7 February 2010
Leaders - Heather and David Jemson
 North Craven 
 Heritage Trust 

After the dismal weather of January we were fortunate to have a dry, not too cold, day for our February walk. Although too misty for long distance views it was possible to see some of the near landmarks.

Setting off from Masongill we were soon walking eastwards across a rather wet pasture field towards Masongill Hall. The Hall was at one time owned, and the land farmed, by the Waller family who owned the whole estate, and is now farmed by the Hartleys. Passing through the farmyard we turned south following the stream - the Masongill Beck - which originates in the fell above the village. Leaving the beck behind we climbed a small rise and once at the top paused to look around. It was not clear enough to make out the Lake District mountains to the west or the tops of the Bowland mass to the south, but we could pick out Tow Scar and Kingsdale to the north and some of the great bulk of Ingleborough. Below us we could see the A65 snaking between Upper and Lower Westhouse as well as the old village slaughter house and the building which used to be the Transatlantic Relay station.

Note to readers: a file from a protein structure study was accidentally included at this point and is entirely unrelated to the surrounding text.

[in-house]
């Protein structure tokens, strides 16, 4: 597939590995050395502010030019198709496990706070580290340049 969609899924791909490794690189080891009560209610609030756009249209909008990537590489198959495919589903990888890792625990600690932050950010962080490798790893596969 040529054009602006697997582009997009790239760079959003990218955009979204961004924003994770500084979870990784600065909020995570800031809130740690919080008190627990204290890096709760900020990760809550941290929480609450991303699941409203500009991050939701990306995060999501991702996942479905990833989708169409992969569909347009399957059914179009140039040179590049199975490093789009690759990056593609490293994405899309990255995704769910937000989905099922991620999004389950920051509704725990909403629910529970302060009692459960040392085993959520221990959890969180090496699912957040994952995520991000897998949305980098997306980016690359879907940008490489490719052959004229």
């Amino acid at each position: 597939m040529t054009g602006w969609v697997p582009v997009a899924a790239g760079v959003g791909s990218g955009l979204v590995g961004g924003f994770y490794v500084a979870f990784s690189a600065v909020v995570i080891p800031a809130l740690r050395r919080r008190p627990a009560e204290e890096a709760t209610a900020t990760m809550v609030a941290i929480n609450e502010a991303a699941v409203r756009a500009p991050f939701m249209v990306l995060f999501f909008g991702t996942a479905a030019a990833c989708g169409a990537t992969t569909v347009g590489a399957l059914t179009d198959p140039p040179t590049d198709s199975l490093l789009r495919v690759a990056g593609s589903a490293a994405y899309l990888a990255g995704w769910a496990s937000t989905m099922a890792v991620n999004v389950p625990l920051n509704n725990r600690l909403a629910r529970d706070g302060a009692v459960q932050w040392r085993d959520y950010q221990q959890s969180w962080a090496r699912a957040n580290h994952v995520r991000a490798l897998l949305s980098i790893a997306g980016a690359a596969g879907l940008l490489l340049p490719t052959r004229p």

Dropping down to Upper Westhouse we walked along Post Office Row to Lower Westhouse and stopped to look at the Old Mill (which used to manufacture a type of early lino). We passed the Village Hall (which had been the school) and the Methodist Chapel. Then it was on to the footpath running adjacent to the dismantled railway line. Originally this was built in 1861 by the London North Western Railway (LNWR) and it closed in 1966. It ran from Ingleton to Sedbergh and then on to Carlisle.

The railway footpath took us to meet the lane at Gate Green where we turned right heading north. This steep lane took us up to the A65 and a short stroll of half a mile back to our starting point. We had a good turnout of 18 people and three well-behaved dogs and with only one tricky stile it was a very enjoyable start to the Sunday walks programme of 2010.